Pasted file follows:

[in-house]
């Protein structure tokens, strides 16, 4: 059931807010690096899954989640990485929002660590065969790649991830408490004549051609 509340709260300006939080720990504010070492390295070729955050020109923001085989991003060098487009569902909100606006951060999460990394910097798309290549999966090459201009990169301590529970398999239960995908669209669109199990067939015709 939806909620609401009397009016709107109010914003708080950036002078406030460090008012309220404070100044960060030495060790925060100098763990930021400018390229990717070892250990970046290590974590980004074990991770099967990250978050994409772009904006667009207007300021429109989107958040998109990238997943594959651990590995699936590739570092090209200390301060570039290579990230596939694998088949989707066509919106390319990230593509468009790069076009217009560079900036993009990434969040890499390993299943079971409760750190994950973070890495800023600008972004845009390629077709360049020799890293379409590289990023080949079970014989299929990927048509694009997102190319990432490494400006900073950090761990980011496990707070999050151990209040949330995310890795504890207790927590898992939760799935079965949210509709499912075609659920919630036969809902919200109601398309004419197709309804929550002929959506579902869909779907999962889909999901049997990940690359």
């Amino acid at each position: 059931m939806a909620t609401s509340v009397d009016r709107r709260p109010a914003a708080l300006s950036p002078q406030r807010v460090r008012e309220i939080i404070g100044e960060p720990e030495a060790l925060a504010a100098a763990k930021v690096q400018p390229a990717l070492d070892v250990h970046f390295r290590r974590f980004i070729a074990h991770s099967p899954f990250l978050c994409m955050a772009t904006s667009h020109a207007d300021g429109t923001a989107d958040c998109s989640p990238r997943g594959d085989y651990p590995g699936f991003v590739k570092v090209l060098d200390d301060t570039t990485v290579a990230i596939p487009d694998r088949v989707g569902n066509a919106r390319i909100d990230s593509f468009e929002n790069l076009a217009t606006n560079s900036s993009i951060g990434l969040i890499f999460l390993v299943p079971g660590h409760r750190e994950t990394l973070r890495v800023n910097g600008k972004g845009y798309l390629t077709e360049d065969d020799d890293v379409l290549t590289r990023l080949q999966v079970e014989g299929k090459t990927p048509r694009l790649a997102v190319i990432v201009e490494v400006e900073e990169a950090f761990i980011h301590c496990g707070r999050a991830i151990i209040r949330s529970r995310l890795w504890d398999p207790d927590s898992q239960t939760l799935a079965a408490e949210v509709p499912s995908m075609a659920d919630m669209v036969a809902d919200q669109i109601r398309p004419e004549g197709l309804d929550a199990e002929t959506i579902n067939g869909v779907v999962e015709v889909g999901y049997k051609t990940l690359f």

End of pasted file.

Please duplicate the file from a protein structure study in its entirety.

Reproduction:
[in-house]
């Protein structure tokens, strides 16, 4: 059931807010690096899954989640990485929002660590065969790649991830408490004549051609 509340709260300006939080720990504010070492390295070729955050020109923001085989991003060098487009569902909100606006951060999460990394910097798309290549999966090459201009990169301590529970398999239960995908669209669109199990067939015709 939806909620609401009397009016709107109010914003708080950036002078406030460090008012309220404070100044960060030495060790925060100098763990930021400018390229990717070892250990970046290590974590980004074990991770099967990250978050994409772009904006667009207007300021429109989107958040998109990238997943594959651990590995699936590739570092090209200390301060570039290579990230596939694998088949989707066509919106390319990230593509468009790069076009217009560079900036993009990434969040890499390993299943079971409760750190994950973070890495800023600008972004845009390629077709360049020799890293379409590289990023080949079970014989299929990927048509694009997102190319990432490494400006900073950090761990980011496990707070999050151990209040949330995310890795504890207790927590898992939760799935079965949210509709499912075609659920919630036969809902919200109601398309004419197709309804929550002929959506579902869909779907999962889909999901049997990940690359």
């Amino acid at each position: 059931m939806a909620t609401s509340v009397d009016r709107r709260p109010a914003a708080l300006s950036p002078q406030r807010v460090r008012e309220i939080i404070g100044e960060p720990e030495a060790l925060a504010a100098a763990k930021v690096q400018p390229a990717l070492d070892v250990h970046f390295r290590r974590f980004i070729a074990h991770s099967p899954f990250l978050c994409m955050a772009t904006s667009h020109a207007d300021g429109t923001a989107d958040c998109s989640p990238r997943g594959d085989y651990p590995g699936f991003v590739k570092v090209l060098d200390d301060t570039t990485v290579a990230i596939p487009d694998r088949v989707g569902n066509a919106r390319i909100d990230s593509f468009e929002n790069l076009a217009t606006n560079s900036s993009i951060g990434l969040i890499f999460l390993v299943p079971g660590h409760r750190e994950t990394l973070r890495v800023n910097g600008k972004g845009y798309l390629t077709e360049d065969d020799d890293v379409l290549t590289r990023l080949q999966v079970e014989g299929k090459t990927p048509r694009l790649a997102v190319i990432v201009e490494v400006e900073e990169a950090f761990i980011h301590c496990g707070r999050a991830i151990i209040r949330s529970r995310l890795w504890d398999p207790d927590s898992q239960t939760l799935a079965a408490e949210v509709p499912s995908m075609a659920d919630m669209v036969a809902d919200q669109i109601r398309p004419e004549g197709l309804d929550a199990e002929t959506i579902n067939g869909v779907v999962e015709v889909g999901y049997k051609t990940l690359f």